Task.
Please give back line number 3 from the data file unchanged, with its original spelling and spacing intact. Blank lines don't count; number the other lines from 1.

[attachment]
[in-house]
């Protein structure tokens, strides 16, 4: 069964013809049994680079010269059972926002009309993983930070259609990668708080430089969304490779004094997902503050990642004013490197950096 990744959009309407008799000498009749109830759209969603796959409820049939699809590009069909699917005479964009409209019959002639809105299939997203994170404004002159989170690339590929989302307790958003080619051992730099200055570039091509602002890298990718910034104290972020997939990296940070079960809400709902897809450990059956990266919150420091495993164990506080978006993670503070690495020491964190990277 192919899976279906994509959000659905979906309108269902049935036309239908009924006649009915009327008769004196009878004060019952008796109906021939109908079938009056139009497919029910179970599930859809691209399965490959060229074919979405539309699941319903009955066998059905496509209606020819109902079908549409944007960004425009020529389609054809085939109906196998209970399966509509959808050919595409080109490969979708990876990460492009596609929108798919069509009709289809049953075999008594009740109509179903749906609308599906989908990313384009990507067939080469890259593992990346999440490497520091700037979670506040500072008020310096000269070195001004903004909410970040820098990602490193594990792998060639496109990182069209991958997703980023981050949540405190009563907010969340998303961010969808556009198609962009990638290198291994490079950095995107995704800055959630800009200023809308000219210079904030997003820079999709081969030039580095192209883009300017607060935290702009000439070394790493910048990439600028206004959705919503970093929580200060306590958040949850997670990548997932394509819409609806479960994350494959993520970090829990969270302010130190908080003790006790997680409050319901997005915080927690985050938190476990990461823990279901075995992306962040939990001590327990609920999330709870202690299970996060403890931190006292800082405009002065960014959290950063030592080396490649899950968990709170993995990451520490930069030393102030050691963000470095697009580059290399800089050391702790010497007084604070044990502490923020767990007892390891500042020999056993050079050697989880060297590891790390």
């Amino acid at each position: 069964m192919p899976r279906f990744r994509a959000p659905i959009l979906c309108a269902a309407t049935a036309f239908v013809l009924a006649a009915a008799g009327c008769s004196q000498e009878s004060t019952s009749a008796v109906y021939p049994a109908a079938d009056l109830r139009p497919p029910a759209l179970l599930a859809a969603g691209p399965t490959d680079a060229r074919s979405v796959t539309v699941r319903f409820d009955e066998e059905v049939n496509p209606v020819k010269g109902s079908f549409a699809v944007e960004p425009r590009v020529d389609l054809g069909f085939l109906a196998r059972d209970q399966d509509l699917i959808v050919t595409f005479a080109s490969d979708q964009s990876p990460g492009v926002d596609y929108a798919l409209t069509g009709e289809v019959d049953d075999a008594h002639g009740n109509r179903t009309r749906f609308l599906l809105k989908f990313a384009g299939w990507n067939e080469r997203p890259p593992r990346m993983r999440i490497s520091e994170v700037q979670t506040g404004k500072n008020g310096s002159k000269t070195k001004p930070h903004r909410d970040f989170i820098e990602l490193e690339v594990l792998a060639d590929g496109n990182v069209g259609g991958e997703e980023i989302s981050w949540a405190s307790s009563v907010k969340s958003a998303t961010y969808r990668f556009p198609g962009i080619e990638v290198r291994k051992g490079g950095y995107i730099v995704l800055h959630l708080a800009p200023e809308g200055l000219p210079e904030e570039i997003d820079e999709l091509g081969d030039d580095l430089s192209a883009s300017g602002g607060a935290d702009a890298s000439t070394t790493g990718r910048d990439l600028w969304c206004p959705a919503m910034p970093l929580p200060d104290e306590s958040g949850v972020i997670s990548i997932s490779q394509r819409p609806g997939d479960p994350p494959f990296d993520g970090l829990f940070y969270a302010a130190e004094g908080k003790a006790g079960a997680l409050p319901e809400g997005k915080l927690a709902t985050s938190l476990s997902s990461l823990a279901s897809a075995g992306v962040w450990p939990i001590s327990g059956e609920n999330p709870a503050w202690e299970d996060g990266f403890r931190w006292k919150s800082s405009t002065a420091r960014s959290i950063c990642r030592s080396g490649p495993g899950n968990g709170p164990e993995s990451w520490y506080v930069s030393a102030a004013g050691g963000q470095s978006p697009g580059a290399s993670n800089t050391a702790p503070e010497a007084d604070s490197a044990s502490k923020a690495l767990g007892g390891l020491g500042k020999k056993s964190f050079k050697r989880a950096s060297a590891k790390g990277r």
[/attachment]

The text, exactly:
């Amino acid at each position: 069964m192919p899976r279906f990744r994509a959000p659905i959009l979906c309108a269902a309407t049935a036309f239908v013809l009924a006649a009915a008799g009327c008769s004196q000498e009878s004060t019952s009749a008796v109906y021939p049994a109908a079938d009056l109830r139009p497919p029910a759209l179970l599930a859809a969603g691209p399965t490959d680079a060229r074919s979405v796959t539309v699941r319903f409820d009955e066998e059905v049939n496509p209606v020819k010269g109902s079908f549409a699809v944007e960004p425009r590009v020529d389609l054809g069909f085939l109906a196998r059972d209970q399966d509509l699917i959808v050919t595409f005479a080109s490969d979708q964009s990876p990460g492009v926002d596609y929108a798919l409209t069509g009709e289809v019959d049953d075999a008594h002639g009740n109509r179903t009309r749906f609308l599906l809105k989908f990313a384009g299939w990507n067939e080469r997203p890259p593992r990346m993983r999440i490497s520091e994170v700037q979670t506040g404004k500072n008020g310096s002159k000269t070195k001004p930070h903004r909410d970040f989170i820098e990602l490193e690339v594990l792998a060639d590929g496109n990182v069209g259609g991958e997703e980023i989302s981050w949540a405190s307790s009563v907010k969340s958003a998303t961010y969808r990668f556009p198609g962009i080619e990638v290198r291994k051992g490079g950095y995107i730099v995704l800055h959630l708080a800009p200023e809308g200055l000219p210079e904030e570039i997003d820079e999709l091509g081969d030039d580095l430089s192209a883009s300017g602002g607060a935290d702009a890298s000439t070394t790493g990718r910048d990439l600028w969304c206004p959705a919503m910034p970093l929580p200060d104290e306590s958040g949850v972020i997670s990548i997932s490779q394509r819409p609806g997939d479960p994350p494959f990296d993520g970090l829990f940070y969270a302010a130190e004094g908080k003790a006790g079960a997680l409050p319901e809400g997005k915080l927690a709902t985050s938190l476990s997902s990461l823990a279901s897809a075995g992306v962040w450990p939990i001590s327990g059956e609920n999330p709870a503050w202690e299970d996060g990266f403890r931190w006292k919150s800082s405009t002065a420091r960014s959290i950063c990642r030592s080396g490649p495993g899950n968990g709170p164990e993995s990451w520490y506080v930069s030393a102030a004013g050691g963000q470095s978006p697009g580059a290399s993670n800089t050391a702790p503070e010497a007084d604070s490197a044990s502490k923020a690495l767990g007892g390891l020491g500042k020999k056993s964190f050079k050697r989880a950096s060297a590891k790390g990277r």